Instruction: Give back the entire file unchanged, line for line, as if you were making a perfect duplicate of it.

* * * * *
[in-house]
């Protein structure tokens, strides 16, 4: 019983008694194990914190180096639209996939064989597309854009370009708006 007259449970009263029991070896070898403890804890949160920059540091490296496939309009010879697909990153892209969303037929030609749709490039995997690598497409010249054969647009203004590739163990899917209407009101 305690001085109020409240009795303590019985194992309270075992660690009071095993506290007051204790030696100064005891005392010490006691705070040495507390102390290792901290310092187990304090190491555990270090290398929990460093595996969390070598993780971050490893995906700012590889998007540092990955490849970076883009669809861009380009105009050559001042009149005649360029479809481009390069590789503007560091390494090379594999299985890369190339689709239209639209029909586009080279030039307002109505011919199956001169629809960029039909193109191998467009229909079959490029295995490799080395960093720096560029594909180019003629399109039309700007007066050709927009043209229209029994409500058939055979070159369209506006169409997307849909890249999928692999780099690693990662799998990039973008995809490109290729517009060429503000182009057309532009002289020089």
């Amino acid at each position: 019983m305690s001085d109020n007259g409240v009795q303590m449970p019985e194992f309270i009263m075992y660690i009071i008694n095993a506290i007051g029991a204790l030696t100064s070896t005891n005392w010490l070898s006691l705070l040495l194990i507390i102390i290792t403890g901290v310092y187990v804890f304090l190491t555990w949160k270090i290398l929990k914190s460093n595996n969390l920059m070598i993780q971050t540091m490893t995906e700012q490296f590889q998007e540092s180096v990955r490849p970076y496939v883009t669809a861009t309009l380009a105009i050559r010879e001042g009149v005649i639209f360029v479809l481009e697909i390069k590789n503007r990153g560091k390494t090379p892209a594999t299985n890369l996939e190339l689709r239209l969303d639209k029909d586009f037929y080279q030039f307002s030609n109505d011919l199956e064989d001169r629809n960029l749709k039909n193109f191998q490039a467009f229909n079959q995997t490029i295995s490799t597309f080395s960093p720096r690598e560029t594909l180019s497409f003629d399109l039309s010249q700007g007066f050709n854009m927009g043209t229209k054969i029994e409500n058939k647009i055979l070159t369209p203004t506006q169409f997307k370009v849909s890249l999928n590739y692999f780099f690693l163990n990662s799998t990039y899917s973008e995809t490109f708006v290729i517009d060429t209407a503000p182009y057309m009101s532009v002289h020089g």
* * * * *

[in-house]
């Protein structure tokens, strides 16, 4: 019983008694194990914190180096639209996939064989597309854009370009708006 007259449970009263029991070896070898403890804890949160920059540091490296496939309009010879697909990153892209969303037929030609749709490039995997690598497409010249054969647009203004590739163990899917209407009101 305690001085109020409240009795303590019985194992309270075992660690009071095993506290007051204790030696100064005891005392010490006691705070040495507390102390290792901290310092187990304090190491555990270090290398929990460093595996969390070598993780971050490893995906700012590889998007540092990955490849970076883009669809861009380009105009050559001042009149005649360029479809481009390069590789503007560091390494090379594999299985890369190339689709239209639209029909586009080279030039307002109505011919199956001169629809960029039909193109191998467009229909079959490029295995490799080395960093720096560029594909180019003629399109039309700007007066050709927009043209229209029994409500058939055979070159369209506006169409997307849909890249999928692999780099690693990662799998990039973008995809490109290729517009060429503000182009057309532009002289020089």
């Amino acid at each position: 019983m305690s001085d109020n007259g409240v009795q303590m449970p019985e194992f309270i009263m075992y660690i009071i008694n095993a506290i007051g029991a204790l030696t100064s070896t005891n005392w010490l070898s006691l705070l040495l194990i507390i102390i290792t403890g901290v310092y187990v804890f304090l190491t555990w949160k270090i290398l929990k914190s460093n595996n969390l920059m070598i993780q971050t540091m490893t995906e700012q490296f590889q998007e540092s180096v990955r490849p970076y496939v883009t669809a861009t309009l380009a105009i050559r010879e001042g009149v005649i639209f360029v479809l481009e697909i390069k590789n503007r990153g560091k390494t090379p892209a594999t299985n890369l996939e190339l689709r239209l969303d639209k029909d586009f037929y080279q030039f307002s030609n109505d011919l199956e064989d001169r629809n960029l749709k039909n193109f191998q490039a467009f229909n079959q995997t490029i295995s490799t597309f080395s960093p720096r690598e560029t594909l180019s497409f003629d399109l039309s010249q700007g007066f050709n854009m927009g043209t229209k054969i029994e409500n058939k647009i055979l070159t369209p203004t506006q169409f997307k370009v849909s890249l999928n590739y692999f780099f690693l163990n990662s799998t990039y899917s973008e995809t490109f708006v290729i517009d060429t209407a503000p182009y057309m009101s532009v002289h020089g």